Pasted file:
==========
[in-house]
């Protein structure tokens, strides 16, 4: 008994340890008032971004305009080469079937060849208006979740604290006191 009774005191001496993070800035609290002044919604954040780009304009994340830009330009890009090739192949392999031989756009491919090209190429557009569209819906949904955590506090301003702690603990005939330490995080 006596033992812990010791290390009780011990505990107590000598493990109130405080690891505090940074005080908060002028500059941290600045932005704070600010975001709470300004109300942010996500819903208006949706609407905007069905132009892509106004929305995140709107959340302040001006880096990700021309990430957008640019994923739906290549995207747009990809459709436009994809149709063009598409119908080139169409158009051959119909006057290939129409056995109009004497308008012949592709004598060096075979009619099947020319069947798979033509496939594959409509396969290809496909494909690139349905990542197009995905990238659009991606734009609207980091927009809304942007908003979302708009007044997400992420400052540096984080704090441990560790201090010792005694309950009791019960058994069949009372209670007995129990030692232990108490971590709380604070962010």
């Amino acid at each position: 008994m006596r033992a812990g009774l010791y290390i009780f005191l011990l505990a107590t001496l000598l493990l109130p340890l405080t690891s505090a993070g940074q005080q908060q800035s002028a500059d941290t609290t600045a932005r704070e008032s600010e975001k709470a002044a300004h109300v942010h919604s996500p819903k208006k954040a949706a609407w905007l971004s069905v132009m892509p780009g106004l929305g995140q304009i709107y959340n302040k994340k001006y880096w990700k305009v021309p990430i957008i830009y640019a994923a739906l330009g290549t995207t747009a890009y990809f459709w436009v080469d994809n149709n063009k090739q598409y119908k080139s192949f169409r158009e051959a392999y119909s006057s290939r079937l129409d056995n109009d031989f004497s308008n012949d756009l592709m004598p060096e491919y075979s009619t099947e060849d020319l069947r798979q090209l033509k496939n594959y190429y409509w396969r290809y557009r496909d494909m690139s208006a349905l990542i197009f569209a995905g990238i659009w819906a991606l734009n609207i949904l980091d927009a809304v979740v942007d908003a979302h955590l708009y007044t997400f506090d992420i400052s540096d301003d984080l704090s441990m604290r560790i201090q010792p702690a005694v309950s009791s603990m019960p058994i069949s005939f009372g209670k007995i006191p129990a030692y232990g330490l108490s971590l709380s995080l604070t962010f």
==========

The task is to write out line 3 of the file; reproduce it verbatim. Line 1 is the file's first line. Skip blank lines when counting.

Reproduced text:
């Amino acid at each position: 008994m006596r033992a812990g009774l010791y290390i009780f005191l011990l505990a107590t001496l000598l493990l109130p340890l405080t690891s505090a993070g940074q005080q908060q800035s002028a500059d941290t609290t600045a932005r704070e008032s600010e975001k709470a002044a300004h109300v942010h919604s996500p819903k208006k954040a949706a609407w905007l971004s069905v132009m892509p780009g106004l929305g995140q304009i709107y959340n302040k994340k001006y880096w990700k305009v021309p990430i957008i830009y640019a994923a739906l330009g290549t995207t747009a890009y990809f459709w436009v080469d994809n149709n063009k090739q598409y119908k080139s192949f169409r158009e051959a392999y119909s006057s290939r079937l129409d056995n109009d031989f004497s308008n012949d756009l592709m004598p060096e491919y075979s009619t099947e060849d020319l069947r798979q090209l033509k496939n594959y190429y409509w396969r290809y557009r496909d494909m690139s208006a349905l990542i197009f569209a995905g990238i659009w819906a991606l734009n609207i949904l980091d927009a809304v979740v942007d908003a979302h955590l708009y007044t997400f506090d992420i400052s540096d301003d984080l704090s441990m604290r560790i201090q010792p702690a005694v309950s009791s603990m019960p058994i069949s005939f009372g209670k007995i006191p129990a030692y232990g330490l108490s971590l709380s995080l604070t962010f």